Liz Jones lived the perfect urban life. The immaculate Georgian townhouse in a leafy London square. The glamorous career where she would hob nob (not the right word: these people don't eat biscuits) with models and movie stars and fashion designers. The Italian wardrobe stuffed with designer bags and shoes. The much younger novelist husband. But then it all goes horribly wrong. She discovers her husband has been having numerous affairs (with women who are younger, dimmer, slimmer) and realises that her pursuit of perfection has never made her happy, and probably never will. And so she decides to start all over again, burying herself alive in the middle of the bleak, unforgiving wilderness that is Exmoor National Park. She buys a wreck of a farmhouse, with an original stable block, 46 acres, an ancient wood and a lake. She rescues a nervous and abused but breathtakingly beautiful racehorse, nursing the dream that she will be able to ride her thoroughbred bareback on the beach, spend her days wafting through flower-filled meadows, harvest her own organic produce and generally live out the rural dream. The reality, of course, is much, much harder.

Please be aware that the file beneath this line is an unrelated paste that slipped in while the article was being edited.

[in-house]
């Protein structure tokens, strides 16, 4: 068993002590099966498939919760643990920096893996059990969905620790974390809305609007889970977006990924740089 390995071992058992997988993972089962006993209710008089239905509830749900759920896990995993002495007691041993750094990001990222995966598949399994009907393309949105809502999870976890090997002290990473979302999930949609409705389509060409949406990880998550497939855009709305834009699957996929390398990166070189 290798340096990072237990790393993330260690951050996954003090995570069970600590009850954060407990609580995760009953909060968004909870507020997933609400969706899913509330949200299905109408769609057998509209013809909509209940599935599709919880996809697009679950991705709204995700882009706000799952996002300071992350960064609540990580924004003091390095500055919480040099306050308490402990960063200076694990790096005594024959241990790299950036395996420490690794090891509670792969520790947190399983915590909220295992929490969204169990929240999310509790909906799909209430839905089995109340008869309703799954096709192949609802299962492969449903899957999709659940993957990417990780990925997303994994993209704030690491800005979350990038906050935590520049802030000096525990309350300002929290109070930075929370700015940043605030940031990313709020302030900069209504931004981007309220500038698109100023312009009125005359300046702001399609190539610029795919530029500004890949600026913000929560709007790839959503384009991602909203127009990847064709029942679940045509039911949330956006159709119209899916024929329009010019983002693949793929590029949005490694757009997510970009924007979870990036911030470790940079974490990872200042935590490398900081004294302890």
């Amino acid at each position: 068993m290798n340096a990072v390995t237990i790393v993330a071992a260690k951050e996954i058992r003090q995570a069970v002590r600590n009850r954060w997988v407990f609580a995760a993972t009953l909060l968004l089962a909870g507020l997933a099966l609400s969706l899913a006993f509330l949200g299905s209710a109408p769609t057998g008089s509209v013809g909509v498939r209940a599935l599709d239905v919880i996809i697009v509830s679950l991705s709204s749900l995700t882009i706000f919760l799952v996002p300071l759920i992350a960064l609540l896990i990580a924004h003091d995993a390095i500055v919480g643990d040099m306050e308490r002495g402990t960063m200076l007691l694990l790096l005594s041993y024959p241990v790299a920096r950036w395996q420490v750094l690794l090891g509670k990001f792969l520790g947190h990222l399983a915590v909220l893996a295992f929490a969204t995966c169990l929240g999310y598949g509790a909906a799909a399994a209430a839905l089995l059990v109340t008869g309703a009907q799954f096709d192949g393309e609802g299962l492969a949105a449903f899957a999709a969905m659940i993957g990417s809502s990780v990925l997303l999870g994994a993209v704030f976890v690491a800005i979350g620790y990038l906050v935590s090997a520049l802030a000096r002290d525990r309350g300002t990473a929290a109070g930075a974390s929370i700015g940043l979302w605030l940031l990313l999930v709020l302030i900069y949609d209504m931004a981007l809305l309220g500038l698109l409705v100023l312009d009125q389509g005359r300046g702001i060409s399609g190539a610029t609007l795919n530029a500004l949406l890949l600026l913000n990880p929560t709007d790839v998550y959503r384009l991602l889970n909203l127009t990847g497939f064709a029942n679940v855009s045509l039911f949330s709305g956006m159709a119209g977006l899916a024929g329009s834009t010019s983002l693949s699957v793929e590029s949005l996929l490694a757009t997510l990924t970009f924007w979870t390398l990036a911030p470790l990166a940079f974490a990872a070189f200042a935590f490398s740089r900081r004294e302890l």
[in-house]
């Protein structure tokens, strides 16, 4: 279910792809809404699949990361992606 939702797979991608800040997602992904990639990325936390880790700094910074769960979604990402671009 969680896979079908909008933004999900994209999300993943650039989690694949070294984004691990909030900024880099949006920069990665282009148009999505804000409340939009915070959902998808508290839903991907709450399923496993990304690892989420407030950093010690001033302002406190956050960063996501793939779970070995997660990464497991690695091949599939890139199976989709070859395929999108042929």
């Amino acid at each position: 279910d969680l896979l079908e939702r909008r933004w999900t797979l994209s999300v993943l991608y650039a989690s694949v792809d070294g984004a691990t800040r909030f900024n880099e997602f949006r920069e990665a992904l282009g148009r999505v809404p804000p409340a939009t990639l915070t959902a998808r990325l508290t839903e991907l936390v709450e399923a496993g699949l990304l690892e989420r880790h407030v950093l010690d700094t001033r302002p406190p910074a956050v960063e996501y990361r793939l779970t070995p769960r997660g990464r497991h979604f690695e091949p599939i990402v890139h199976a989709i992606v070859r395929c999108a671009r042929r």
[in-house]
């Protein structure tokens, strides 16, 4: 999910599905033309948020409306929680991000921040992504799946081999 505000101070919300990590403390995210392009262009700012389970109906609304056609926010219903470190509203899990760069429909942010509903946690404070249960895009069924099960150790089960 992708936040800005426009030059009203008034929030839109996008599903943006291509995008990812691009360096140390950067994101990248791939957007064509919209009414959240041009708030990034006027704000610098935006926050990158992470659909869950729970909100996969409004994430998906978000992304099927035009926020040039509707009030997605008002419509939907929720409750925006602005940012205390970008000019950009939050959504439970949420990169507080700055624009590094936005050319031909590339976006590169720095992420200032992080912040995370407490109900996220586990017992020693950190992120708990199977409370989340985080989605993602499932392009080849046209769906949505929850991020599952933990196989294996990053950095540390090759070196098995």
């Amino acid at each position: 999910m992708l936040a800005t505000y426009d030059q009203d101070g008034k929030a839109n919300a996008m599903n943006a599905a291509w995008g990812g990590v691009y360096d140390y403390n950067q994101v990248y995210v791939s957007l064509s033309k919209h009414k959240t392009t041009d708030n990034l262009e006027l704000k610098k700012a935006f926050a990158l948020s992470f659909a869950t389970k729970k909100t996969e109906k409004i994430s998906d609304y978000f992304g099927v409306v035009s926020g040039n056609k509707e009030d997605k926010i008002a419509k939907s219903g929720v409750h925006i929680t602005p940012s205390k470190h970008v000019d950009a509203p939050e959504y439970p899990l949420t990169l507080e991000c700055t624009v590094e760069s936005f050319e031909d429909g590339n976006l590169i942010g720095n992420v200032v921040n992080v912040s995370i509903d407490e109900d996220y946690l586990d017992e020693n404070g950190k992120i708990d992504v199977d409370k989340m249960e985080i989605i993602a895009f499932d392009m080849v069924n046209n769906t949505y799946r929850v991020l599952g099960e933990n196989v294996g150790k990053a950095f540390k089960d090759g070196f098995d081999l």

'The Exmoor Files' is a funny, honest, often brutal real-life account of what it is like to start all over again in an alien environment. It is about discovering that you cannot find peace just by moving somewhere peaceful. It is about mourning for a relationship and letting go of the life you thought you deserved. And most of all it is about how Liz and her racehorse finally learn to trust, and to love, and to live, again. 
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